EELS have had one of the most consistently acclaimed careers in music. The ever-changing project of principal singer/songwriter Mark Oliver Everett, aka E, EELS have released ten studio albums since their 1996 debut, Beautiful Freak. The 11th album, The Cautionary Tales Of Mark Olliver Everett will be released this April. Mojo Magazine calls Everett “a member of rock’s very own League of Extraordinary Gentlemen,” while legendary troubadour Tom Waits says he “eagerly awaits each new release.” In 2008 Everett published his highly-acclaimed book Things the Grandchildren Should Know and starred in the award-winning Parallel Worlds, Parallel Lives documentary about the search to understand his quantum physicist father, Hugh Everett III.
Before recording Wonderful, Glorious, the last EELS album to be released, EELS leader Mark Oliver Everett called the band together to record a group of highly personal songs at his Los Feliz, California studio. Finding the process uncomfortable, he decided to take a break and reconvened with the band some months later to record what became Wonderful, Glorious, an album full of spontaneous band collaborations. After that album’s release and subsequent 73 show world tour, the band returned to what they had started all that time ago.
“I listened to what we had done, and it made me uncomfortable… but not uncomfortable enough,” Everett says now. “I decided to scrub over half of the songs and write new ones that would make me feel even more uneasy. If I’m not uncomfortable, It’s not real enough. I needed to dig a little deeper.”
The resulting album, The Cautionary Tales of Mark Oliver Everett, is an extraordinarily vivid and intimate document of a personal struggle. “It’s inspired by something I went though,” Everett says. “Someone I lost, by choice, and later came to regret losing. It wasn’t until I started to look at my role in it that it began to feel like I was getting somewhere worthwhile. The experience transformed me. This is the musical version of that experience. I’m hoping it could maybe serve as some sort of example for others. To learn from my mistakes.”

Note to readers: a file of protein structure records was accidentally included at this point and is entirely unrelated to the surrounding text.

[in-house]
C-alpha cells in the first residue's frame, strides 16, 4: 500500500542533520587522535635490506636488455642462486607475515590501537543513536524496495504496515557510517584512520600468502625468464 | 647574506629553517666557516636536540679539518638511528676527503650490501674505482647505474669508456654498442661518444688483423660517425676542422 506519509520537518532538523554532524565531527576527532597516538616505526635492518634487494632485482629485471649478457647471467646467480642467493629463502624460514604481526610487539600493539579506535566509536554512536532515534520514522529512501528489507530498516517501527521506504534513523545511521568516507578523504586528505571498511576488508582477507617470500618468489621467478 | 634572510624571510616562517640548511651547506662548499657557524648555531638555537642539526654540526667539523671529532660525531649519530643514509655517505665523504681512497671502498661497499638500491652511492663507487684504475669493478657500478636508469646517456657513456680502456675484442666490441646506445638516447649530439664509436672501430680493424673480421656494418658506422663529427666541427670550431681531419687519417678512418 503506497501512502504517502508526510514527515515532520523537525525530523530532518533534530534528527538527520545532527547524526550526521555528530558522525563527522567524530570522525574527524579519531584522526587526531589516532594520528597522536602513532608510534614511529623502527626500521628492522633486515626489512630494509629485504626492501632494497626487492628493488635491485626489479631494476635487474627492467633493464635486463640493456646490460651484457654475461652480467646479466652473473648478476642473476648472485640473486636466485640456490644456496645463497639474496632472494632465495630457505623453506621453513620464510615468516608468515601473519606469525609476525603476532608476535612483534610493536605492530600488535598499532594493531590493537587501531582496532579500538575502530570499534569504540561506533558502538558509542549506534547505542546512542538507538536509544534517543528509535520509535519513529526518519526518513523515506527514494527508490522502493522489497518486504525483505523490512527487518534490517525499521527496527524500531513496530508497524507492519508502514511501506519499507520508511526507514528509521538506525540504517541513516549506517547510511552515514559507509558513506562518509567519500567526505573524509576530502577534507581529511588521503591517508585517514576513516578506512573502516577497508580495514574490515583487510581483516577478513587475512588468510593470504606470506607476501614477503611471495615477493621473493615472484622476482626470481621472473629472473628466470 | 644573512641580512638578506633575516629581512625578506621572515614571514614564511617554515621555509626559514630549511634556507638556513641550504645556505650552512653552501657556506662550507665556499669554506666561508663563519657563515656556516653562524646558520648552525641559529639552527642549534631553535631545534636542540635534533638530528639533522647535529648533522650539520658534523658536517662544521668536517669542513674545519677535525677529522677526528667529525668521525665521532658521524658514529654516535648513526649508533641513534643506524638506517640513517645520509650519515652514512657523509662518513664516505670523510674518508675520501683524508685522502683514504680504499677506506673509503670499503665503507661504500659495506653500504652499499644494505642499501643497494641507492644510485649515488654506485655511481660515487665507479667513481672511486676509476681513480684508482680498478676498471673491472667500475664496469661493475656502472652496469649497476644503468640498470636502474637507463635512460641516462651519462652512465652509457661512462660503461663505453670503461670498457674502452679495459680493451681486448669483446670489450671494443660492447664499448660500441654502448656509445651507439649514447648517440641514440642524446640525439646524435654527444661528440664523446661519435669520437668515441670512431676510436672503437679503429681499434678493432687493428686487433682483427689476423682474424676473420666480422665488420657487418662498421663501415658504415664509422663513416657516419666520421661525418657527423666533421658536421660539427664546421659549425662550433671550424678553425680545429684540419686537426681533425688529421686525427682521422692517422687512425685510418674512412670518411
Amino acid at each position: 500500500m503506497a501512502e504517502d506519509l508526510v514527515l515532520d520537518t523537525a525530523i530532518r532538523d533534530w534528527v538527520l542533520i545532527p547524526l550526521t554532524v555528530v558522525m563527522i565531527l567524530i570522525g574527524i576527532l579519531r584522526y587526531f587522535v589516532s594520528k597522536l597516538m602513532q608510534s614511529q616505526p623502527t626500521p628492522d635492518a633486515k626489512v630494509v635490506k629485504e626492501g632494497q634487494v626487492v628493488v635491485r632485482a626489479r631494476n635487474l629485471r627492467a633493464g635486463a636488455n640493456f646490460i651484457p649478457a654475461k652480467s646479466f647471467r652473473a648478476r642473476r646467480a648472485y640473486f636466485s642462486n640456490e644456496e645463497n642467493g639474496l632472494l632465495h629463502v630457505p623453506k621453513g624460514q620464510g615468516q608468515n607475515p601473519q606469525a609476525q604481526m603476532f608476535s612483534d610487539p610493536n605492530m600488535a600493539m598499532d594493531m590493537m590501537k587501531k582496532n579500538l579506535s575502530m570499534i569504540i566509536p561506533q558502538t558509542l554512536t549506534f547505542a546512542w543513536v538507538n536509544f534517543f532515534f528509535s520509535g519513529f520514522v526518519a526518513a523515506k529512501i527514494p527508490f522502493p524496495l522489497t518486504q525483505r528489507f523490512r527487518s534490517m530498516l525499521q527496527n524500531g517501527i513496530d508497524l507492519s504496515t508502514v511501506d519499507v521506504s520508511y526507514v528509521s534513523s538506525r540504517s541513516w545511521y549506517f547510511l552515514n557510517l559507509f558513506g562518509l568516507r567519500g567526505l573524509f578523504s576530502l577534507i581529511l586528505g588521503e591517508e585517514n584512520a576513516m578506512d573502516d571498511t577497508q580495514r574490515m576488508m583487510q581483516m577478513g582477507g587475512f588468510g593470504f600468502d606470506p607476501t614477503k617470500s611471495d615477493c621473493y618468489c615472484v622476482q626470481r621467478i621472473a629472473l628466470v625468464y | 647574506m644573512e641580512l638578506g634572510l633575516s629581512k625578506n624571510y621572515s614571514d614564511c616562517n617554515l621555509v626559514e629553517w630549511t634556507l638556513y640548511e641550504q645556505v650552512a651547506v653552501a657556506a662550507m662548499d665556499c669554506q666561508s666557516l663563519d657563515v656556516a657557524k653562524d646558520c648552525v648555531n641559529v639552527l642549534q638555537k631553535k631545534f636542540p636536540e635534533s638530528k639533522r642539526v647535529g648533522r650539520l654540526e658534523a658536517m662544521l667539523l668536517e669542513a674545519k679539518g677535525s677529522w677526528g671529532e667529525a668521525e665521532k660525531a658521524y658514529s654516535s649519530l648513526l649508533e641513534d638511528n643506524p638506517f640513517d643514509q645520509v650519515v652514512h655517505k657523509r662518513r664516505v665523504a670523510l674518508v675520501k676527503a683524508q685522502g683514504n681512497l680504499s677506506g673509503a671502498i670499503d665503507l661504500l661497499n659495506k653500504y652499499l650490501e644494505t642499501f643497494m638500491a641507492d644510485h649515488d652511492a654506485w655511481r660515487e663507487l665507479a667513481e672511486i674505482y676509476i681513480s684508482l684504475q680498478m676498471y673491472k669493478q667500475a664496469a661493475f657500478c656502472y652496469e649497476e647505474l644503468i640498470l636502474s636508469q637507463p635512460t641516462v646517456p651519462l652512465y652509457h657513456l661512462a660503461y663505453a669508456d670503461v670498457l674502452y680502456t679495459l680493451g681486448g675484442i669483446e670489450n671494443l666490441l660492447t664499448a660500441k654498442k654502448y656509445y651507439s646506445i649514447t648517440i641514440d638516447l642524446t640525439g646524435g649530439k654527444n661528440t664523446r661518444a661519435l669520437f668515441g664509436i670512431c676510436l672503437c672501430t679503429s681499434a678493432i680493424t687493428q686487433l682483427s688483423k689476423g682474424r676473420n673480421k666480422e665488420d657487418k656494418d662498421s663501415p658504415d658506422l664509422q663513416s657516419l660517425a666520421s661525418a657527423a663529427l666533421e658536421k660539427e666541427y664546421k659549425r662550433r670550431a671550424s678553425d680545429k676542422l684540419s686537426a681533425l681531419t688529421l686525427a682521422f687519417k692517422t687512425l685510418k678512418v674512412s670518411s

Quite different to the previous EELS release, and in contrast to the high-octane rock n’ roll of the last EELS tour, THE CAUTIONARY TALES couples a bare-bones lyrical intimacy with a live orchestra of cello, viola, violins, bassoon, English and French horn, clarinet, flute, saxophone, trumpet, musical saw, glockenspiel and celesta that lends a stunning backdrop to the brutal insights of the lyrics.
“The title may make you think it’s a solo album, but it’s very much a group effort,” says Everett. Indeed, EELS members Koool G Murder, The Chet, P-Boo and Knuckles are all involved in performing, songwriting, and even arranging the album’s orchestral parts.
“Everyone knows that if you want to write something convincing, you write about what you know,” says Everett, “and what I know best are my experiences. I’m so lucky in so many ways, but it hasn’t been easy. I may as well have been raised by wolves. I’ve had to figure everything out the hard way, through trial and error. I grew up very fast in some ways, and very slow in others. These are some of the trials and errors.”
How often nowadays do we read of an artist’s “intensity”, or their rhetorical, one-of-a-kind individuality? Journalistic hyperbole routinely contorts the mundane into the “epic”, the tired into the inspired, all the while heaping praise on performers as seemingly vacuous and generic as possible. Navigating the landscape of contemporary alternative music can be an exercise in redundancy; true visionaries and boundary-pushers are few and far between. Enter Chelsea Wolfe. To simply call Wolfe unique would be an understatement. Even among her peers in the so-called “drone-metal-art-folk” scene she’s an icon, a stand-alone singer/songwriter whose fully-formed aesthetic and haunting timelessness appear almost without effort.